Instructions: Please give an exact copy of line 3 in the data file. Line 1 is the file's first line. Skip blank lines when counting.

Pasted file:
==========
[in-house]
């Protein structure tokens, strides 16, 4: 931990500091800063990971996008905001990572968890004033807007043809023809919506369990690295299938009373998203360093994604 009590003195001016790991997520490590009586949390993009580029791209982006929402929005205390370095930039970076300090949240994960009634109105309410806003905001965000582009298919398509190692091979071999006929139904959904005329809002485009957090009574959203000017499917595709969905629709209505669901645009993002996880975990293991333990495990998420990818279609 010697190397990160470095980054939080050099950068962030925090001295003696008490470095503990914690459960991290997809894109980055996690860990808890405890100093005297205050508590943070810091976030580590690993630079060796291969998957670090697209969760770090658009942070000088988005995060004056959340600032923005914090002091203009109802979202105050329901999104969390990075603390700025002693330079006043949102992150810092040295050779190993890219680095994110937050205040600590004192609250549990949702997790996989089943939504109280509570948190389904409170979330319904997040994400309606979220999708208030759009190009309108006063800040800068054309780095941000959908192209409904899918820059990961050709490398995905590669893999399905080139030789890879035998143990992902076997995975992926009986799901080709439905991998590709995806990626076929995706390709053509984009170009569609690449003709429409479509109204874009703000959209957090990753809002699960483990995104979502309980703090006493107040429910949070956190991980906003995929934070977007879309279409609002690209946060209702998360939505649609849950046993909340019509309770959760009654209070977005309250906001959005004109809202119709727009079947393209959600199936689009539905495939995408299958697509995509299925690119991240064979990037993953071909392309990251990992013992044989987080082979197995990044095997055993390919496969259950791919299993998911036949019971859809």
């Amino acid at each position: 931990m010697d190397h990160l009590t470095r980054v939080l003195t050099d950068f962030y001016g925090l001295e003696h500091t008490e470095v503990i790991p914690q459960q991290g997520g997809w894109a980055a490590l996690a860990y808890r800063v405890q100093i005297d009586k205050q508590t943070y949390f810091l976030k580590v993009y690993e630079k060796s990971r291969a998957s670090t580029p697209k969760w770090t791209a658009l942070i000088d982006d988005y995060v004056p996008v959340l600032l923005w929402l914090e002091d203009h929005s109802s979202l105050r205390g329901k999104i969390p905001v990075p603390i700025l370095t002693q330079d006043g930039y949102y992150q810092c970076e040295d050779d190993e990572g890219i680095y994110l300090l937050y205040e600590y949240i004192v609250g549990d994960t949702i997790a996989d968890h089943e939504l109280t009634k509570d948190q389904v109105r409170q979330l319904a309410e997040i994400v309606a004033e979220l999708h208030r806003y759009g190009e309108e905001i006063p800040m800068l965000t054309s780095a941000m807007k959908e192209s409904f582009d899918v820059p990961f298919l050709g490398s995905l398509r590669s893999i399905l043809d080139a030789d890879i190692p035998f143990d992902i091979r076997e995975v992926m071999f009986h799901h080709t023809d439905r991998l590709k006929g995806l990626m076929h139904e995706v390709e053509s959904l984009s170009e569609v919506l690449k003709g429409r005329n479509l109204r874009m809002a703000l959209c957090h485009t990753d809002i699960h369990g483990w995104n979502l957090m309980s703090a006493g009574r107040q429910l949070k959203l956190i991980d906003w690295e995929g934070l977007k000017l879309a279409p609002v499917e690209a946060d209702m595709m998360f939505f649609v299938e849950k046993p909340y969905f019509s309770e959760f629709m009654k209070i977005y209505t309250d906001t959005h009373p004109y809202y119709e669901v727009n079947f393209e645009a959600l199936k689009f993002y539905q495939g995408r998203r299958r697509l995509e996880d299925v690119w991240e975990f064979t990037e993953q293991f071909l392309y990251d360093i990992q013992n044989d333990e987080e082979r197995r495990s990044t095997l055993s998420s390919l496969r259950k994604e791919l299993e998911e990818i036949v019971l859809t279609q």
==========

């Amino acid at each position: 931990m010697d190397h990160l009590t470095r980054v939080l003195t050099d950068f962030y001016g925090l001295e003696h500091t008490e470095v503990i790991p914690q459960q991290g997520g997809w894109a980055a490590l996690a860990y808890r800063v405890q100093i005297d009586k205050q508590t943070y949390f810091l976030k580590v993009y690993e630079k060796s990971r291969a998957s670090t580029p697209k969760w770090t791209a658009l942070i000088d982006d988005y995060v004056p996008v959340l600032l923005w929402l914090e002091d203009h929005s109802s979202l105050r205390g329901k999104i969390p905001v990075p603390i700025l370095t002693q330079d006043g930039y949102y992150q810092c970076e040295d050779d190993e990572g890219i680095y994110l300090l937050y205040e600590y949240i004192v609250g549990d994960t949702i997790a996989d968890h089943e939504l109280t009634k509570d948190q389904v109105r409170q979330l319904a309410e997040i994400v309606a004033e979220l999708h208030r806003y759009g190009e309108e905001i006063p800040m800068l965000t054309s780095a941000m807007k959908e192209s409904f582009d899918v820059p990961f298919l050709g490398s995905l398509r590669s893999i399905l043809d080139a030789d890879i190692p035998f143990d992902i091979r076997e995975v992926m071999f009986h799901h080709t023809d439905r991998l590709k006929g995806l990626m076929h139904e995706v390709e053509s959904l984009s170009e569609v919506l690449k003709g429409r005329n479509l109204r874009m809002a703000l959209c957090h485009t990753d809002i699960h369990g483990w995104n979502l957090m309980s703090a006493g009574r107040q429910l949070k959203l956190i991980d906003w690295e995929g934070l977007k000017l879309a279409p609002v499917e690209a946060d209702m595709m998360f939505f649609v299938e849950k046993p909340y969905f019509s309770e959760f629709m009654k209070i977005y209505t309250d906001t959005h009373p004109y809202y119709e669901v727009n079947f393209e645009a959600l199936k689009f993002y539905q495939g995408r998203r299958r697509l995509e996880d299925v690119w991240e975990f064979t990037e993953q293991f071909l392309y990251d360093i990992q013992n044989d333990e987080e082979r197995r495990s990044t095997l055993s998420s390919l496969r259950k994604e791919l299993e998911e990818i036949v019971l859809t279609q």